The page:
20th Century Fox Home Entertainment
Extras: Commentary Track, Alternate Endings, Deleted Scenes, Featurette, Galleries, Music Video, Trailers and more
With "28 Days Later" British director Danny Boyle tried his hands at the zombie genre and created a movie that is superbly thrilling and horrifying. Borrowing liberally from every zombie film conceivable, such as "Day of the Dead," "Dawn of the Dead," "Resident Evil," as well as the classic science fiction thriller "The Omega Man", "28 Days Later" is a post-apocalyptic horror film that will have you on the edge of your seat.
A virus is spreading across the world wiping out mankind as we know it, turning everyone who is infected into a raging monster with only one thing on their mind, to kill and maim! 28 days after the initial unleashing of the virus by animal activists, bicycle courier Jim (Cilian Murphy) awakes from a coma and finds that the hospital is absolutely empty. Even the streets of London he is wandering are desolate and devoid of any life. But soon he learns that raging creatures are lurking and with a small group of other survivors, his fight for survival begins.
The story isn’t really original but I have to admit that Danny Boyle’s cinematic style does add quite a bit of edge to the material. It is highly kinetic and creates quite a few incredibly suspenseful moments. The film may not be logical at times and dwells in many clichés, and especially the first 15 minutes of the movie are full of moments where it is hard to suspend your disbelief, but once you get over that you will be rewarded with an infectiously terrifying trip.
"28 Days Later" was originally shot on digital video to create a particular realistic look that is different from the look of tradition celluloid. However, I feel the attempt has backfired – even more so on DVD. The image is simply a mess. Blurry and out of focus at many times, the image lacks definition and oftentimes degrades into a washed out mess with strokes the size of lamp posts. Edge-enhancement is excessive throughout – a result of shooting the film using cheap digital video equipment – creating massive halos around every contrasting line on the screen. Banding is also prevalent, and black levels are washed out, never allowing the image to create deep shadows with any sort of definition. While much of this was done deliberately to create a certain look for the film, I found it utterly distracting. There were too many cases were my eyes unconsciously locked onto an artifact or where I tried to figure out what it is that I am seeing. It destroys much of the suspense of the film, I’m sorry to say, and makes the film look like an inept film school attempt despite its other merits.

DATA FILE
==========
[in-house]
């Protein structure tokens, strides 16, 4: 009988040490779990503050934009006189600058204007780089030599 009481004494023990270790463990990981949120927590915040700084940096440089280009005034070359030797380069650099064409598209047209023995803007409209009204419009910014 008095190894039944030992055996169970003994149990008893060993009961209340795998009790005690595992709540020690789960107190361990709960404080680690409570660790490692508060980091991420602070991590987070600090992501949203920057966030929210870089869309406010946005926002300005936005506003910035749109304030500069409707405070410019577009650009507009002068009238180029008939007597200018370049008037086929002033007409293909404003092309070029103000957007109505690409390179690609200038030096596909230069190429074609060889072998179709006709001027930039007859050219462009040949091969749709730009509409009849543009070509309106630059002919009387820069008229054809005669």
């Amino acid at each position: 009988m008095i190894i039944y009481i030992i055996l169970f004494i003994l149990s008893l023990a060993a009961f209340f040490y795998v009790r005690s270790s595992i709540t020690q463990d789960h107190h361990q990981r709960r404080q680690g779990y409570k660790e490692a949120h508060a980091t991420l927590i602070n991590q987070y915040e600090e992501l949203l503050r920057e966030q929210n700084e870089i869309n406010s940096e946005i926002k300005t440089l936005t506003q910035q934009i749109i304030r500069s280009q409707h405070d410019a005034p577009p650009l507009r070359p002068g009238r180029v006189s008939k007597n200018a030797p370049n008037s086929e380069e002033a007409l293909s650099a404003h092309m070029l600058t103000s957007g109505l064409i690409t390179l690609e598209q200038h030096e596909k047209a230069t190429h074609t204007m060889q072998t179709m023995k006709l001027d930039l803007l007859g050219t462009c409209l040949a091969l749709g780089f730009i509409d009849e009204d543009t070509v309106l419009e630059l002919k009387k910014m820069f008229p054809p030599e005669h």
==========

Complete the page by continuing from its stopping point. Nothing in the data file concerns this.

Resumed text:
The audio on the DVD is the exact opposite, making the clash maybe even more evident. Presented as an aggressive <$5.1,5.1 channel> <$DD,Dolby Digital> track, the pounding audio will surely give your equipment a workout. Aggressive surrounds, a wide frequency response with thunderous bass extension and a remarkable dynamic range, add enormously to the adrenaline flow created by the movie. From the most subtle moments to the most pounding and aggressive moments of the film, the audio is always on top of things, to drive the message home.
"28 Days Later" also contains a number of supplements, including a <$commentary,commentary track> featuring director Danny Boyle and writer Alex Garland. The track is engaging and entertaining at all times and the two manage to convey a good amount of information without ever appearing contrived.
Three alternate endings can also be found on the DVD with optional commentary by the director. One of them is available only in storyboard form, though, while the others have actually been shot. Six deleted scenes with optional commentary are also included, ranging wildly in quality.
"Pure Rage" is an almost 30-minute making of featurette full of interviews and clips fomr the movie. It is a promo featurette, though, focusing more on selling the film rather than giving you an actual look at the making of the film.
Image galleries are also included on the release. Self-running for over 20-minutes you get a large number of images from the set as well as Polaroid pre-production photos. The photos are accompanied by a commentary by the director who manages to not only comment on each picture, but the story behind them.
Animated storyboards, a Jacknife music video and trailers for the film are also included and round out the release nicely.
"28 Days Later" is certainly a cool film to watch. It is not as revolutionary as the studio would like to make you believe as Boyle has clearly studied his fellow genre directors extensively, but it does have a strong visual style that sets it apart form the crowd and it has been woven together so masterfully that the result is a truly scary film with plenty of terrifying moments. The extras are also nicely put together, adding to the experience without spoiling the scariness of the actual film. Too bad only that the filmmakers decided to give the film such a shoddy look which I found extremely distracting and counter-productive. Other than that, "28 Days Later" is clearly a film horror fans should sink their teeth into. I know the haunting images of London’s desolate, empty street will stay with me for some time.